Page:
•The outer nuclear layer (ONL), composed of the cell bodies of the rods and cones is about the same thickness in central and peripheral retina. However in the peripheral the rod cell bodies outnumber the cone cell bodies while the reverse is true for central retina. In central retina, the cones have oblique axons displacing their cell bodies from their synaptic pedicles in the outer plexiform layer (OPL). These oblique axons with accompanying Muller cell processes form a pale-staining fibrous-looking area known as the Henle fibre layer. The latter layer is absent in peripheral retina.
•The inner nuclear layer (INL) is thicker in the central area of the retina compared with peripheral retina, due to a greater density of cone-connecting second-order neurons (cone bipolar cells) and smaller-field and more closely-spaced horizontal cells and amacrine cells concerned with the cone pathways (Fig. 9). As we shall see later, cone-connected circuits of neurons are less convergent in that fewer cones impinge on second order neurons, than rods do in rod-connected pathways.
•A remarkable difference between central and peripheral retina can be seen in the relative thicknesses of the inner plexiform layers (IPL), ganglion cell layers (GCL) and nerve fibre layer (NFL) (Figs. 9 and 10). This is again due to the greater numbers and increased packing-density of ganglion cells needed for the cone pathways in the cone-dominant foveal retina as compared the rod-dominant peripheral retina. The greater number of ganglion cells means more synaptic interaction in a thicker IPL and greater numbers of ganglion cell axons coursing to the optic nerve in the nerve fibre layer (Fig. 9).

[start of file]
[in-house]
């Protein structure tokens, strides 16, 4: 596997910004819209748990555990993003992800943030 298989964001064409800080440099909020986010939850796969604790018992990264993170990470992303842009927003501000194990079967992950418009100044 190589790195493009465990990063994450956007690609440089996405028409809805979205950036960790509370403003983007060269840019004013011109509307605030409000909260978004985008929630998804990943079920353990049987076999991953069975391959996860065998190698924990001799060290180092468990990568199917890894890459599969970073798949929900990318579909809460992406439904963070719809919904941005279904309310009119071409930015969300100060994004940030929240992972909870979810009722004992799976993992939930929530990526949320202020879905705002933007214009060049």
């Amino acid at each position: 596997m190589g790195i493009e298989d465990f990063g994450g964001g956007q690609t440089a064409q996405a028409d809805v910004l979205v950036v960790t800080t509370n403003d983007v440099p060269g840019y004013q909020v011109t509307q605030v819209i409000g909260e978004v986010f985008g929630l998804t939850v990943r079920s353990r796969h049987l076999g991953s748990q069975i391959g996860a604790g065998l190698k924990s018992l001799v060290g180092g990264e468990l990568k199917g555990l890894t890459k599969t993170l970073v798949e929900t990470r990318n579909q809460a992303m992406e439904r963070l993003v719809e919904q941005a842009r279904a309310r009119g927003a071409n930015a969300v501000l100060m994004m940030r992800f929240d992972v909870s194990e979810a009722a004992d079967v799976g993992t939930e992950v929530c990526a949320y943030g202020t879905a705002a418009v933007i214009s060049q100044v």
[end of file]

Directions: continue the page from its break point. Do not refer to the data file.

3. Muller glial cells
Muller cells are the radial glial cells of the retina (Fig. 11). The outer limiting membrane (OLM) of the retina is formed from adherens junctions between Muller cells and photoreceptor cell inner segments. The inner limiting membrane (ILM) of the retina is likewise composed of laterally contacting Muller cell end feet and associated basement membrane constituents.
The OLM forms a barrier between the subretinal space, into which the inner and outer segments of the photoreceptors project to be in close association with the pigment epithelial layer behind the retina, and the neural retina proper. The ILM is the inner surface of the retina bordering the vitreous humor and thereby forming a diffusion barrier between neural retina and vitreous humor (Fig. 11).
Throughout the retina the major blood vessels of the retinal vasculature supply the capillaries that run into the neural tissue. Capillaries are found running through all parts of the retina from the nerve fibre layer to the outer plexiform layer and even occasionally as high as in the outer nuclear layer. Nutrients from the vasculature of the choriocapillaris (cc) behind the pigment epithelium layer supply the delicate photoreceptor layer.
4. Foveal structure
The center of the fovea is known as the foveal pit (Polyak, 1941) and is a highly specialized region of the retina different again from central and peripheral retina we have considered so far. Radial sections of this small circular region of retina measuring less than a quarter of a millimeter (200 microns) across is shown below for human (Fig. 12a) and for monkey (Fig.12b).
The fovea lies in the middle of the macula area of the retina to the temporal side of the optic nerve head (Fig. 13a, A, B). It is an area where cone photoreceptors are concentrated at maximum density, with exclusion of the rods, and arranged at their most efficient packing density which is in a hexagonal mosaic. This is more clearly seen in a tangential section through the foveal cone inner segments in the human retina (Fig. 13b).